Winters v. Overholser et al
OPINION AND ORDER: The Court CONSTRUES the amended complaint 23 as including a motion for leave to amend; DENIES the motion to amend 23 ; and DIRECTS the clerk to edit docket entry ECF 23 to indicate Emmanuel A. Winters was not granted leave to file an amended complaint. Signed by Judge Damon R Leichty on 9/11/20. (ksp)
UNITED STATES DISTRICT COURT
NORTHERN DISTRICT OF INDIANA
SOUTH BEND DIVISION
EMMANUEL A. WINTERS,
CAUSE NO. 3:19-CV-430-DRL-MGG
OPINION & ORDER
Emmanuel A. Winters, a prisoner without a lawyer, filed an amended complaint. He didn’t file
a motion asking to amend though he should have done so. See Fed. R. Civ. P. 15(a). Because he is
proceeding without a lawyer, the amended complaint will be construed as including a motion asking
for leave to file it because “[a] document filed pro se is to be liberally construed, and a pro se complaint,
however inartfully pleaded, must be held to less stringent standards than formal pleadings drafted by
lawyers.” Erickson v. Pardus, 551 U.S. 89, 94 (2007) (quotation marks and citations omitted).
“Leave to amend is to be ‘freely given when justice so requires.’” Liu v. T&H Machine, 191
F.3d 790, 794 (7th Cir. 1999) (quoting Payne v. Churchich, 161 F.3d 1030, 1036 (7th Cir. 1998) and Fed.
P. Civ. P. 15(a)). However, “that does not mean it must always be given.” Hukic v. Aurora Loan Servs.,
588 F.3d 420, 432 (7th Cir. 2009). “[C]ourts have broad discretion to deny leave to amend where there
is undue delay, bad faith, dilatory motive, repeated failure to cure deficiencies, undue prejudice to the
defendants, or where the amendment would be futile.” Id. Here, the proposed amendment would be
Mr. Winters was granted leave to proceed on an Eighth Amendment claim of deliberate
indifference for money damages against J. Overholser in her individual capacity for allegedly failing to
provide him with mental health therapy or assist him with receiving psychotropic medication at the
Miami Correctional Facility (MCF) from March 25, 2019, until he was transferred to the New Castle
Correctional Facility.1 See ECF 7. The proposed amended complaint states the same allegations against
Defendant Overholser as the original complaint—namely, that Mr. Winters, who suffers from mental
health issues, informed Defendant Overholser on March 25, 2019 that he was feeling mentally
unstable due to his placement in segregated housing and the fact that he had stopped taking his
previously prescribed Zoloft because it was causing unwanted side effects. He asked Defendant
Overholser to assist him with a medication and housing placement change, but he says she ignored
his requests and did not provide him with any kind of mental health therapy or care. As a result, Mr.
Winters attempted to commit suicide by setting his cell on fire, and he refused to eat for a week.
Shortly after these incidents, he was seen by Dr. Daniel Rippletoe, a psychiatrist at MCF, who agreed
to prescribe Celexa, a different medication for his depression.2 Mr. Winters was then transferred to
the New Castle Correctional Facility on May 8, 2019. As noted above and in the original screening
order, these allegations state an Eighth Amendment claim against Defendant Overholser.
In the amended complaint, Mr. Winters also names Dr. Rippletoe as a defendant. He states
that he has since learned that Dr. Rippletoe is the psychiatrist in charge of prescribing medication at
MCF. However, there is no general respondeat superior liability under 42 U.S.C. § 1983. Burks v. Raemisch,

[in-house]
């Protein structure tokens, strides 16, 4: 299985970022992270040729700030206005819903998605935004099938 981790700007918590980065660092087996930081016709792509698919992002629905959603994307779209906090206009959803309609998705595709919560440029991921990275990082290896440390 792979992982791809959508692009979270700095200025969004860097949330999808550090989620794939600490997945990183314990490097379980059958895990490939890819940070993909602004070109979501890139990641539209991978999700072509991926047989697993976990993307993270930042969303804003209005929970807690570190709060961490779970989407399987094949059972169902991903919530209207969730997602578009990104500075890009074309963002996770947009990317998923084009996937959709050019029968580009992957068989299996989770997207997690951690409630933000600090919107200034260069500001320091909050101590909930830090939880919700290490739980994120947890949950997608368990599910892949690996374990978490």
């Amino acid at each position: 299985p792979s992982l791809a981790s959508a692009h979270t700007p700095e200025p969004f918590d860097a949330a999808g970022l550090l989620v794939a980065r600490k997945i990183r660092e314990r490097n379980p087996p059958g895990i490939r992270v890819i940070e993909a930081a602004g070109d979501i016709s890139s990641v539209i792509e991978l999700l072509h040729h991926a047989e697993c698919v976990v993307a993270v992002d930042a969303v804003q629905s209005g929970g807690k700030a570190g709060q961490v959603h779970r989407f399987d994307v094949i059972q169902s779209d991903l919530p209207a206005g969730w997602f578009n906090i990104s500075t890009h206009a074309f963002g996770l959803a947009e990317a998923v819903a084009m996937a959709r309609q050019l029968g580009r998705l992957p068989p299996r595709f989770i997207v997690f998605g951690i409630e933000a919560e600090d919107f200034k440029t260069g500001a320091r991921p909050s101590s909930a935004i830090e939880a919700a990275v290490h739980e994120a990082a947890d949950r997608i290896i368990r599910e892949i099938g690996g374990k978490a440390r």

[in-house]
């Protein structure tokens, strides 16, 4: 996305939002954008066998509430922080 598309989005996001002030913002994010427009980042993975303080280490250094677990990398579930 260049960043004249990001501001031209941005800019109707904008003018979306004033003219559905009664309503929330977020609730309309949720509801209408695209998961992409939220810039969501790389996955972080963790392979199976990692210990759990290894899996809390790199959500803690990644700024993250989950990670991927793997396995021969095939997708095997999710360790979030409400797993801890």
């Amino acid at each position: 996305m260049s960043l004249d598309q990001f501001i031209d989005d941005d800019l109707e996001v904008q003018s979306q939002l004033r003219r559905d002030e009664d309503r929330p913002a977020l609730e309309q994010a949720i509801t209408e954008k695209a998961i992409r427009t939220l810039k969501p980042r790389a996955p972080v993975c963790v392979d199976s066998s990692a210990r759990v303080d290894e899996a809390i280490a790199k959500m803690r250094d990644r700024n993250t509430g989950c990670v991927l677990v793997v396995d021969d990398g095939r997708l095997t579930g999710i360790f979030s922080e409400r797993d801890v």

555 F.3d 592, 594 (7th Cir. 2009). “[P]ublic employees are responsible for their own misdeeds but not
for anyone else’s.” Id. at 596. “Only persons who cause or participate in the violations are responsible.”
George v. Smith, 507 F.3d 605, 609 (7th Cir. 2007). The only allegations against Dr. Rippletoe directly
are that he saw Mr. Winters after his suicide attempt and agreed to change his medication. This does
1 In the amended complaint, Mr. Winters states that he was transferred to the New Castle Correctional Facility
on May 8, 2019. ECF 23 at 1. He was subsequently transferred to the Westville Correctional Control Unit. ECF
24 & ECF 25.
Documents attached to the original complaint indicate that Mr. Winters was seen by a psychiatric prescriber—
presumably Dr. Rippletoe—on April 10, 2019. ECF 1-1 at 1.
not state a claim against Dr. Rippletoe. See Bell Atlantic Corp. v. Twombly, 550 U.S. 544, 570 (2007) (A
complaint must contain sufficient factual matter to “state a claim that is plausible on its face.”); see also
Ashcroft v. Iqbal, 556 U.S. 662, 679 (2009) (“[W]here the well-pleaded facts do not permit the court to
infer more than the mere possibility of misconduct, the complaint has alleged—but it has not shown—
that the pleader is entitled to relief.”) (quotation marks and brackets omitted).
As the amended complaint does not contain sufficient factual matter to state a plausible claim
against Dr. Rippletoe, it would be futile to grant Mr. Winters leave to file it because it would not
change the current posture of this case. As it stands, Mr. Winters is proceeding on an Eighth
Amendment claim against Defendant Overholser in her individual capacity for being deliberately
indifferent to his mental health needs from March 25, 2019, until he was transferred to the New Castle
Correctional Facility on May 8, 2019. With the denial of the motion to amend, this case will continue
based on the screening order (ECF 7) that granted Mr. Winters leave to proceed on that claim.
For these reasons, the court:
(1) CONSTRUES the amended complaint (ECF 23) as including a motion for leave to amend;
(2) DENIES the motion to amend (ECF 23); and
(3) DIRECTS the clerk to edit docket entry ECF 23 to indicate Emmanuel A. Winters was
not granted leave to file an amended complaint.
September 11, 2020
s/ Damon R. Leichty
Judge, United States District Court
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